On parenting for passion

“The best I can say is that as parents, you can engineer the life you want your kids to have, but it may not be the life they want to have. You have to encourage them to pursue their passions. And you have to spend more time on them than you spend on anything else.”
–Ed Zuckerberg, father of Mark, or as he says, he is literally the “Father of Facebook
I like his sentiment…a lot. I just wish he had not said “Pursue their passions.” The problem with passion is that it rarely leads to productivity. Was Zuck passionate about computers? Yes. He learned programing in middle school. He took a graduate level course while still in high school and had private tutoring. But we was also passionate about Greek mythology and fencing. I wish he had said parents need to encourage their kids to pursue their interests passionately. Slight but important difference. You can be interested in something and have no passion.  “It’s often said the key to finding a great career is “following your passion” or “finding your calling.” says the excellent website 80,000 hours. “Follow your passion. But this isn’t very helpful advice. Most people don’t know what their passion is, and even if they do, following your passion could easily end in failure and little social impact.”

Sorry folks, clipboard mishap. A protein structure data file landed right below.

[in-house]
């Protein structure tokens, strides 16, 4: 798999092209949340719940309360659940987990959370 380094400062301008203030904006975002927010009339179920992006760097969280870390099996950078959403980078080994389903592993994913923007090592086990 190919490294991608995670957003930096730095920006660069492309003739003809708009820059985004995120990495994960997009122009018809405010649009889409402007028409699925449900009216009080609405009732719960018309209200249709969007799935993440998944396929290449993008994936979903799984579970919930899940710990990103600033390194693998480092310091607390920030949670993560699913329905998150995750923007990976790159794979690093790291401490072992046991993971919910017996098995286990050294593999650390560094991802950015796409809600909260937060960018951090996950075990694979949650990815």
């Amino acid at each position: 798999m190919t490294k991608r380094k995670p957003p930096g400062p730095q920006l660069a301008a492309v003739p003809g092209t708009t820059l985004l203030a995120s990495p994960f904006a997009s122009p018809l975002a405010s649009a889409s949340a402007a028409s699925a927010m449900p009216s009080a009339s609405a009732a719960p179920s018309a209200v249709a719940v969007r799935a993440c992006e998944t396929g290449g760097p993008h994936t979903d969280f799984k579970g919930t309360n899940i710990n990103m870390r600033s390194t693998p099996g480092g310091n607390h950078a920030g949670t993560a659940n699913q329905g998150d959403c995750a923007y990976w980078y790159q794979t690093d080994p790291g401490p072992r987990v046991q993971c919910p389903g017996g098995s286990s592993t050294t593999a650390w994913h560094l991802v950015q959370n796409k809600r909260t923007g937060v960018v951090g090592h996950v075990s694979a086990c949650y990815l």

A better way, indicated Cal Newport, is find a way to cultivate a unique and valuable skill and then get really good at it. That takes Passion. Both Zuckberg and Gates clearly pursued their interests in Computers passionately. Will Smith and Kevin Costner did it in acting. Anita Roddick (Body Shop), JK Rowling (Writing), Michael Jordan (Basketball), Kurt Hahn and Maria Montesouri (education), and so many others are stellar examples of people who put in the time to cultivate their interests passionately to emerge top of their respective fields.